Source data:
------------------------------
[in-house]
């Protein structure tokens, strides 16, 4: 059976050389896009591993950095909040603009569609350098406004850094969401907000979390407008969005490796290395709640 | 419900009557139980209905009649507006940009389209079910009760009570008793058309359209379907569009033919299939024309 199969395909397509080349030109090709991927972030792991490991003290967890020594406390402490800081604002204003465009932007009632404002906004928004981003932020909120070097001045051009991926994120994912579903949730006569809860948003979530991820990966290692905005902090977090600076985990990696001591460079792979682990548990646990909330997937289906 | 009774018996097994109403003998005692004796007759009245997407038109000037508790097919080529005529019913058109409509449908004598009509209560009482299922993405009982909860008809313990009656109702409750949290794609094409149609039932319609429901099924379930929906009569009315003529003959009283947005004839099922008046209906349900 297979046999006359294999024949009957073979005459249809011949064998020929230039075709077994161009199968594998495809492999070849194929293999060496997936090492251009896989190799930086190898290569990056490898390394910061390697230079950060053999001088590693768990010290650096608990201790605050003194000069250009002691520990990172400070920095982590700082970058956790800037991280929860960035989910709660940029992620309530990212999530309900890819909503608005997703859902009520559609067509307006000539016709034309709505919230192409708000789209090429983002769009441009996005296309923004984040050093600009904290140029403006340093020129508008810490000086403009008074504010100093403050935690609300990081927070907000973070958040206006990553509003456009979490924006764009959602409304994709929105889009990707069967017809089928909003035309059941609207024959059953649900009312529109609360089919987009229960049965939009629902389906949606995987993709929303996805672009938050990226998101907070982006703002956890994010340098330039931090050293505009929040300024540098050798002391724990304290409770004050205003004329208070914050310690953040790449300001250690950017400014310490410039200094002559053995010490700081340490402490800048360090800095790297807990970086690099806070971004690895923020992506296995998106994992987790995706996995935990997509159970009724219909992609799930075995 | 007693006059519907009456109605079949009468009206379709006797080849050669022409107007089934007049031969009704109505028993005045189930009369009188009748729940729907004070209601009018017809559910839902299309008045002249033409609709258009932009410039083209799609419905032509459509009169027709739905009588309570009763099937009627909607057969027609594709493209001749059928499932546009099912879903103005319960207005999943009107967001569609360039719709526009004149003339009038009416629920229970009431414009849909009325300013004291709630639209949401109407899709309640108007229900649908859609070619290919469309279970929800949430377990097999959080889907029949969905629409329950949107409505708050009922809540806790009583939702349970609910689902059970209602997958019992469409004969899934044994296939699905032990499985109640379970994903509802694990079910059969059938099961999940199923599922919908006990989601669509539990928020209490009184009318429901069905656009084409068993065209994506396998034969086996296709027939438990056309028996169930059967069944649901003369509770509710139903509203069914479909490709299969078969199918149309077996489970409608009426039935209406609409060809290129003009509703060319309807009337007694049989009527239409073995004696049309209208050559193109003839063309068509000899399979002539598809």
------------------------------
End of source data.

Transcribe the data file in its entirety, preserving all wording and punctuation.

[in-house]
């Protein structure tokens, strides 16, 4: 059976050389896009591993950095909040603009569609350098406004850094969401907000979390407008969005490796290395709640 | 419900009557139980209905009649507006940009389209079910009760009570008793058309359209379907569009033919299939024309 199969395909397509080349030109090709991927972030792991490991003290967890020594406390402490800081604002204003465009932007009632404002906004928004981003932020909120070097001045051009991926994120994912579903949730006569809860948003979530991820990966290692905005902090977090600076985990990696001591460079792979682990548990646990909330997937289906 | 009774018996097994109403003998005692004796007759009245997407038109000037508790097919080529005529019913058109409509449908004598009509209560009482299922993405009982909860008809313990009656109702409750949290794609094409149609039932319609429901099924379930929906009569009315003529003959009283947005004839099922008046209906349900 297979046999006359294999024949009957073979005459249809011949064998020929230039075709077994161009199968594998495809492999070849194929293999060496997936090492251009896989190799930086190898290569990056490898390394910061390697230079950060053999001088590693768990010290650096608990201790605050003194000069250009002691520990990172400070920095982590700082970058956790800037991280929860960035989910709660940029992620309530990212999530309900890819909503608005997703859902009520559609067509307006000539016709034309709505919230192409708000789209090429983002769009441009996005296309923004984040050093600009904290140029403006340093020129508008810490000086403009008074504010100093403050935690609300990081927070907000973070958040206006990553509003456009979490924006764009959602409304994709929105889009990707069967017809089928909003035309059941609207024959059953649900009312529109609360089919987009229960049965939009629902389906949606995987993709929303996805672009938050990226998101907070982006703002956890994010340098330039931090050293505009929040300024540098050798002391724990304290409770004050205003004329208070914050310690953040790449300001250690950017400014310490410039200094002559053995010490700081340490402490800048360090800095790297807990970086690099806070971004690895923020992506296995998106994992987790995706996995935990997509159970009724219909992609799930075995 | 007693006059519907009456109605079949009468009206379709006797080849050669022409107007089934007049031969009704109505028993005045189930009369009188009748729940729907004070209601009018017809559910839902299309008045002249033409609709258009932009410039083209799609419905032509459509009169027709739905009588309570009763099937009627909607057969027609594709493209001749059928499932546009099912879903103005319960207005999943009107967001569609360039719709526009004149003339009038009416629920229970009431414009849909009325300013004291709630639209949401109407899709309640108007229900649908859609070619290919469309279970929800949430377990097999959080889907029949969905629409329950949107409505708050009922809540806790009583939702349970609910689902059970209602997958019992469409004969899934044994296939699905032990499985109640379970994903509802694990079910059969059938099961999940199923599922919908006990989601669509539990928020209490009184009318429901069905656009084409068993065209994506396998034969086996296709027939438990056309028996169930059967069944649901003369509770509710139903509203069914479909490709299969078969199918149309077996489970409608009426039935209406609409060809290129003009509703060319309807009337007694049989009527239409073995004696049309209208050559193109003839063309068509000899399979002539598809």